“What we reminded the taxpayer is that when they first built those buildings, they said that they had figured they would have the money for maintenance all down.”
He added, “Now they’re coming along and saying, ‘Oh, now we need money to maintain these buildings.’ But wait a minute, that was part of your promises from last time.”
Citing the Hyde Park building, Brinkman also claimed that the school district said it would be unable to open certain buildings if it did not get the 2011 levy. But the levy didn’t pass, and the Hyde Park school ended up reopening anyway. This, to Brinkman, is proof the school district tends to exaggerate when campaigning for a levy.
COAST’s opposition for this year’s levy renewal is more about the levy’s timing and less about the school district. Brinkman says COAST definitely wants to hold the school accountable for its performance with the threat of taxpayer dollars, and at a few points in the conversation he cited recent reports that CPS regressed in some areas in this year’s preliminary report card data, which the state government provides in an attempt to rate schools around Ohio. In the preliminary data, CPS failed to meet federal standards for advancing different student sub-groups, such as minorities; but the school district did manage to meet standards for year-to-year advancement in state testing for students between third and eighth grade.
But, again, the current results aren’t the main focus for COAST. Brinkman says the organization is more interested in the timing of the levy renewal this time around.
“The money does not go away until January of 2014,” Brinkman says. “It’s a five-year levy. The reason we have five-year levies is so the public can gauge after four or four and a half years how the entity where the taxes are going to is doing with the money.”
From that perspective, it’s important to COAST that the levy is brought up for renewal as late in the game as possible, meaning November 2013. That way, Brinkman says, the school can be held accountable for what it does with all the levy money.
But Sutmoller disagrees with that approach. He says the school district plans out its spending for years ahead, so knowing the money is ready in advance greatly benefits CPS. Plus, with the extra year, Sutmoller says CPS can bring the levy renewal up again in May and November 2013 in case voters reject renewal this November. Sutmoller says bringing up the levy now gives CPS more room to plan its budgetary future.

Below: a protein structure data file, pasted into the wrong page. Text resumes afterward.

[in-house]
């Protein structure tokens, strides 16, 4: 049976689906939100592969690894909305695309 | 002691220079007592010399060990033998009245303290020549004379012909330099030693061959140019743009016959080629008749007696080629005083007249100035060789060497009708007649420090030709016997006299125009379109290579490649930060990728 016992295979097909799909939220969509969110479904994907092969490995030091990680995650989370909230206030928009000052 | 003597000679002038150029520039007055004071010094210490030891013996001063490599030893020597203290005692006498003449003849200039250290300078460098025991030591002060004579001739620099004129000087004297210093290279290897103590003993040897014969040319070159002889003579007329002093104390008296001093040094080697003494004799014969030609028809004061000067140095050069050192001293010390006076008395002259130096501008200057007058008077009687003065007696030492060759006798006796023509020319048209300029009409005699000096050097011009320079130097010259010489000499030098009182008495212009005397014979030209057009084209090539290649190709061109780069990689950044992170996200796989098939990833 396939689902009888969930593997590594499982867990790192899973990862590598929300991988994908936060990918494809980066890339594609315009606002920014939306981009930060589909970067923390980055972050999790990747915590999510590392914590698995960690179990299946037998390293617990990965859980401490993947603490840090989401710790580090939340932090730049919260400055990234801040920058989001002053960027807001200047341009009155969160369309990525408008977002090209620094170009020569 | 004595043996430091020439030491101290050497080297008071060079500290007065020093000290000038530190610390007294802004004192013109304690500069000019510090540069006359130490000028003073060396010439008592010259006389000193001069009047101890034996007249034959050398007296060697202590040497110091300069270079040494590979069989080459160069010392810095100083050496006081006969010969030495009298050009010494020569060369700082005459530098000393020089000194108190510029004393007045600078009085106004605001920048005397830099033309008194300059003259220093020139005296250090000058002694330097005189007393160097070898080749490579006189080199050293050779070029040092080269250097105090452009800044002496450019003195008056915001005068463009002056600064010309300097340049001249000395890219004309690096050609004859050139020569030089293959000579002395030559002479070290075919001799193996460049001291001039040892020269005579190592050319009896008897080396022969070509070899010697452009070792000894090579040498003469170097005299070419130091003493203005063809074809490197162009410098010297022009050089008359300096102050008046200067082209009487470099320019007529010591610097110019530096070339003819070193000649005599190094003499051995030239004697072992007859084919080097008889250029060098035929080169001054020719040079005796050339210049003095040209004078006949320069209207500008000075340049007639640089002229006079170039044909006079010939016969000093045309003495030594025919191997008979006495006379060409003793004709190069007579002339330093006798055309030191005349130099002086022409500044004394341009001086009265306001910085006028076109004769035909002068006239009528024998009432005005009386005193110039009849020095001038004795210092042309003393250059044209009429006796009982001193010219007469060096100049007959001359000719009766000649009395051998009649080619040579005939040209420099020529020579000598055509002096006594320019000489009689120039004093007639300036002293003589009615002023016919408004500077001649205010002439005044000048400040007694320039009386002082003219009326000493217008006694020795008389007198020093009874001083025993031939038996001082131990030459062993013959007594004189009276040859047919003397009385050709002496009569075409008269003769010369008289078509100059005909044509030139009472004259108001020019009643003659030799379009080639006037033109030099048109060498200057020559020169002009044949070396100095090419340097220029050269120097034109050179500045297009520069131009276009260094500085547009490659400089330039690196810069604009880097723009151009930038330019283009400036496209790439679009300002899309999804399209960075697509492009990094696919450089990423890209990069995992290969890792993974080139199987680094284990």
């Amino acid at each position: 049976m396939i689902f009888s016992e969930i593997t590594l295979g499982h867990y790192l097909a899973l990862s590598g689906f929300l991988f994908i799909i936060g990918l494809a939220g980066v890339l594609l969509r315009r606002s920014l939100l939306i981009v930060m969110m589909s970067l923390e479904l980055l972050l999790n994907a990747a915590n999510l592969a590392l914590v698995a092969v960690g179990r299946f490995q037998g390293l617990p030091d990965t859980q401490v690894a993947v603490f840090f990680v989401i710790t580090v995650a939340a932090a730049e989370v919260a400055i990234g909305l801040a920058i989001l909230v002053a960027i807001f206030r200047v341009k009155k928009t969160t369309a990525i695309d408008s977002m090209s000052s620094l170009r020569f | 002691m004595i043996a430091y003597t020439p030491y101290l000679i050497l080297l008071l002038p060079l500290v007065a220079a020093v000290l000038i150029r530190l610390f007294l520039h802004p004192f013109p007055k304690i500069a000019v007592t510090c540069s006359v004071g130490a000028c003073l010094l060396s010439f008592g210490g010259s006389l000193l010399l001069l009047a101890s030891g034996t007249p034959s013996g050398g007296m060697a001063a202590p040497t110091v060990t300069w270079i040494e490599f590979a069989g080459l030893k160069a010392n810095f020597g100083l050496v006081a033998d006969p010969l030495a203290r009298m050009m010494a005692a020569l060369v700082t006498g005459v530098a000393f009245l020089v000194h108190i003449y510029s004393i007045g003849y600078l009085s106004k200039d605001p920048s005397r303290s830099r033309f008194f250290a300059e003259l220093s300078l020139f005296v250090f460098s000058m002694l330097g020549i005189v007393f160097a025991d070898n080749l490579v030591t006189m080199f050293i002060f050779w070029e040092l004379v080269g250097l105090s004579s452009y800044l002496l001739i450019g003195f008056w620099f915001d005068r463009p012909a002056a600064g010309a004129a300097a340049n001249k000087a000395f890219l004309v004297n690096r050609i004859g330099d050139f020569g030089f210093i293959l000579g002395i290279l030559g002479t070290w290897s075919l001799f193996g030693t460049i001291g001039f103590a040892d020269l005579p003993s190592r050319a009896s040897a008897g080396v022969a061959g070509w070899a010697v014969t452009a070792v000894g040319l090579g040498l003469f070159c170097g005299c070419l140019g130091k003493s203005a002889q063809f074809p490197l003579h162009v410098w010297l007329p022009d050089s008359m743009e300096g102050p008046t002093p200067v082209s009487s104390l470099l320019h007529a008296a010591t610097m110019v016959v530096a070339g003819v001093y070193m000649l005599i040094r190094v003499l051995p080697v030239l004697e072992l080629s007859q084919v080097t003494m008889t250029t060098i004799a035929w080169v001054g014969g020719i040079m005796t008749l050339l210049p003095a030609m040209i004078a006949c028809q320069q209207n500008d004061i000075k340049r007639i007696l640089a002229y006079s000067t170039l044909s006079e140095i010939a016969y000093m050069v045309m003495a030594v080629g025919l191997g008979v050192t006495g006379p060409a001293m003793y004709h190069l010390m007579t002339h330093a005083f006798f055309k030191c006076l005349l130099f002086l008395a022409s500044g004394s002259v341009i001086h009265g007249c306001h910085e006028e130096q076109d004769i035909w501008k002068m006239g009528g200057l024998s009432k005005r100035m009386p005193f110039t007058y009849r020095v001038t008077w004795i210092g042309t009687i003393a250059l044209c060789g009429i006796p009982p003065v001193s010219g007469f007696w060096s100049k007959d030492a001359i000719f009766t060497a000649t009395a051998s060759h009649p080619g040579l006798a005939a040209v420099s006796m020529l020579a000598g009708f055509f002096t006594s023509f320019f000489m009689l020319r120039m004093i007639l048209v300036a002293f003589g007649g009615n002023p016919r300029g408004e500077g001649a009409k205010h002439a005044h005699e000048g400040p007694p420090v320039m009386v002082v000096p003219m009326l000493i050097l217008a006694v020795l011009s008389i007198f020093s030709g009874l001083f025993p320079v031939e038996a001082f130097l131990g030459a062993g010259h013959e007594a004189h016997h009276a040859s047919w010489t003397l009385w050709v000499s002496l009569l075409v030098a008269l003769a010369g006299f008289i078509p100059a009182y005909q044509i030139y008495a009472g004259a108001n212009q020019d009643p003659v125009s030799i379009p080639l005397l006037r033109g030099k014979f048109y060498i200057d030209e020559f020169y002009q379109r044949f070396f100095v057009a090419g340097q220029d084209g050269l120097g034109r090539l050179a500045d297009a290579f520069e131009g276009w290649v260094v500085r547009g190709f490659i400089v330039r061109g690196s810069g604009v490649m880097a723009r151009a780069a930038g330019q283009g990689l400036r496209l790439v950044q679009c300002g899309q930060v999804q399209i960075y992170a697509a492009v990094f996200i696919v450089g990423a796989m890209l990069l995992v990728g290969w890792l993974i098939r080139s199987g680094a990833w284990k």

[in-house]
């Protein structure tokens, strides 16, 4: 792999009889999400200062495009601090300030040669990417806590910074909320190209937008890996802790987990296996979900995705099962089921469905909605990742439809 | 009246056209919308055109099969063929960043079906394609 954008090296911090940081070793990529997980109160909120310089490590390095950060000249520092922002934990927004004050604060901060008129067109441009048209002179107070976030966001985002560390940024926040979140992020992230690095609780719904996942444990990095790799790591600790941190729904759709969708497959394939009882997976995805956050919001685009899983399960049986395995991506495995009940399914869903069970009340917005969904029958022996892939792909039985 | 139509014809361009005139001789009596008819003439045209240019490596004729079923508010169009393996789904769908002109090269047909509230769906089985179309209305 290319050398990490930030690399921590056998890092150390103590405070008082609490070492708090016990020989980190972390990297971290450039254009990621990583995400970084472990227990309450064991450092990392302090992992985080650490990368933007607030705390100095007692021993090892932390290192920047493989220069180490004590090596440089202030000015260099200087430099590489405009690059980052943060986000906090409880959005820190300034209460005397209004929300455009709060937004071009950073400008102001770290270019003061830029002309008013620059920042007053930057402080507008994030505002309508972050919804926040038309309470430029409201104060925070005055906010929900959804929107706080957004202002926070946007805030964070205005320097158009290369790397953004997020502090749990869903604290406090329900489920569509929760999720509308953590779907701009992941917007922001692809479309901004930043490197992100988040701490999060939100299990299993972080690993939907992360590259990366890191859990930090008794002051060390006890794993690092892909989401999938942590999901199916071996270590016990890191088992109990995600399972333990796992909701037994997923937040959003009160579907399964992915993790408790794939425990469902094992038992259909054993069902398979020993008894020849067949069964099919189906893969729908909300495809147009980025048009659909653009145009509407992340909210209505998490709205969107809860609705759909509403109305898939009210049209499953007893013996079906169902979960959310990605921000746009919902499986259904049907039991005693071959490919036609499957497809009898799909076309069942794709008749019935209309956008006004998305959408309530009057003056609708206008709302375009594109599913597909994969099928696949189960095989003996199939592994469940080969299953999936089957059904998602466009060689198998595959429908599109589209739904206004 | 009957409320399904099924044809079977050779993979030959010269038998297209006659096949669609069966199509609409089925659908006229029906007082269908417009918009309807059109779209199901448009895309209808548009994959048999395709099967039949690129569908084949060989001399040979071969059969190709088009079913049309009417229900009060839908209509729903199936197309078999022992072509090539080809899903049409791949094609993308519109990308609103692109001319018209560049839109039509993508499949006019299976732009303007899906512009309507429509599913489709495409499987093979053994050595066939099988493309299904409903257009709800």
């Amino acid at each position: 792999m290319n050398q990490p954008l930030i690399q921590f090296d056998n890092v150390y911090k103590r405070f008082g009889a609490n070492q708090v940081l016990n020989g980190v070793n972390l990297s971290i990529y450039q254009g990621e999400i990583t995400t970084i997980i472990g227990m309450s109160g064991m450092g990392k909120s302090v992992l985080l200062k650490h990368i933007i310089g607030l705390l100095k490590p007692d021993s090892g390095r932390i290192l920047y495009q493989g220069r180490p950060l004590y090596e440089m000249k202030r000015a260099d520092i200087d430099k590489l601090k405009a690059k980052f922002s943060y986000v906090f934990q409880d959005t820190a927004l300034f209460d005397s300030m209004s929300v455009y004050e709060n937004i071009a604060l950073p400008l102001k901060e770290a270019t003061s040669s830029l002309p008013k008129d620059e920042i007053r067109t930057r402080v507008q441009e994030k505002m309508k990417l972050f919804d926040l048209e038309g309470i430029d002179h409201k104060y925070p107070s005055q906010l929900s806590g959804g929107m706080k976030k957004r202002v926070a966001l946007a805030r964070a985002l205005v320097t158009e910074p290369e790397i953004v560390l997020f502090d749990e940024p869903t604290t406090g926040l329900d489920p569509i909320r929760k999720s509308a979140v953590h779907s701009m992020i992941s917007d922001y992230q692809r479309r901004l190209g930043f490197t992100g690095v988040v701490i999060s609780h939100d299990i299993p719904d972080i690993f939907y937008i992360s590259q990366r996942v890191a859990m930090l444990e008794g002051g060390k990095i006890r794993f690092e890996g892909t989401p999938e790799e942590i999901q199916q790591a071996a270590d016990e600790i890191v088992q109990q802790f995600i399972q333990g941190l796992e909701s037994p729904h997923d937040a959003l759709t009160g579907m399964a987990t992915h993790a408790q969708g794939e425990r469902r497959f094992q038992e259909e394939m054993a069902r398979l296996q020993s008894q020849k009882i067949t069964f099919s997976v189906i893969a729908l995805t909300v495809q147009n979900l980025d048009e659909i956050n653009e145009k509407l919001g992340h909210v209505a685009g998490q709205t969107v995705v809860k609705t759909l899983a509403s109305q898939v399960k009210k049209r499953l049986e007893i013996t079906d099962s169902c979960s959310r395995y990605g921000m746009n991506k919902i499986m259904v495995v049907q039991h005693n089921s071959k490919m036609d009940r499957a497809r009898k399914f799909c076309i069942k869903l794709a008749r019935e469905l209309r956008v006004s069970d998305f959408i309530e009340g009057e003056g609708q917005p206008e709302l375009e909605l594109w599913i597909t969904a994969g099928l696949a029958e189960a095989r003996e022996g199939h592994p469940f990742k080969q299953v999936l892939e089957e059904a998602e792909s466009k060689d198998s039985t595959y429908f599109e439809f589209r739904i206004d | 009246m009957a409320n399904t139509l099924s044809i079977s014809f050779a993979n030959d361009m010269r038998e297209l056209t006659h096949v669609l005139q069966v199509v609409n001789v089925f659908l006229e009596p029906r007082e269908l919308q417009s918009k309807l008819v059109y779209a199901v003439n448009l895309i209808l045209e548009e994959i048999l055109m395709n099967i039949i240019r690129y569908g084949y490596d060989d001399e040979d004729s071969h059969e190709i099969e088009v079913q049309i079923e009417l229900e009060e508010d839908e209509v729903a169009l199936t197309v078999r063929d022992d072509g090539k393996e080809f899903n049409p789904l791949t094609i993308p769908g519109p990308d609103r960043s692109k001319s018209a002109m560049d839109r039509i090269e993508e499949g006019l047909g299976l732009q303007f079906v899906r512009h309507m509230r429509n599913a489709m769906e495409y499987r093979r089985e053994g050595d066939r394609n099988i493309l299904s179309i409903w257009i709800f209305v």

Falling into red
Diana Whitt, treasurer for CPS, says the school district is not having budget problems because of irresponsibility. She says the school has tried to be responsible, as demonstrated by a decade of cuts, but multiple outside factors have consistently reduced the school’s budget.
One factor is widespread economic hardship brought on by the recent recession and nationwide housing crisis. Whitt says she was “primarily looking at foreclosures” as the cause for losses from property tax revenue. In total, the school lost $2.18 million due to an 8-percent devaluation from a Dec. 31, 2011 reappraisal of the city of Cincinnati.
Whitt says actions by local and state governments have limited funds as well. According to the CPS budget numbers in the school district’s five-year forecast, the state government reduced spending to CPS by about $30.9 million in the 2013 fiscal year relative to the 2011 fiscal year.
However, nearly $11.5 million of that came from the loss of federal stimulus funds, which were always set to expire in the 2012 fiscal year. So only about $19.4 million of those cuts are attributable to a direct cut in state funding. Most of those cuts came from the phasing out of the Tangible Personal Property (TPP) reimbursements, a subsidy that some schools — including CPS — disproportionately benefited from. In total, the drop in TPP reimbursements cost CPS about $21.4 million in the 2013 fiscal year. The state raised other aid by nearly $2 million, which helped mitigate the loss of the subsidy.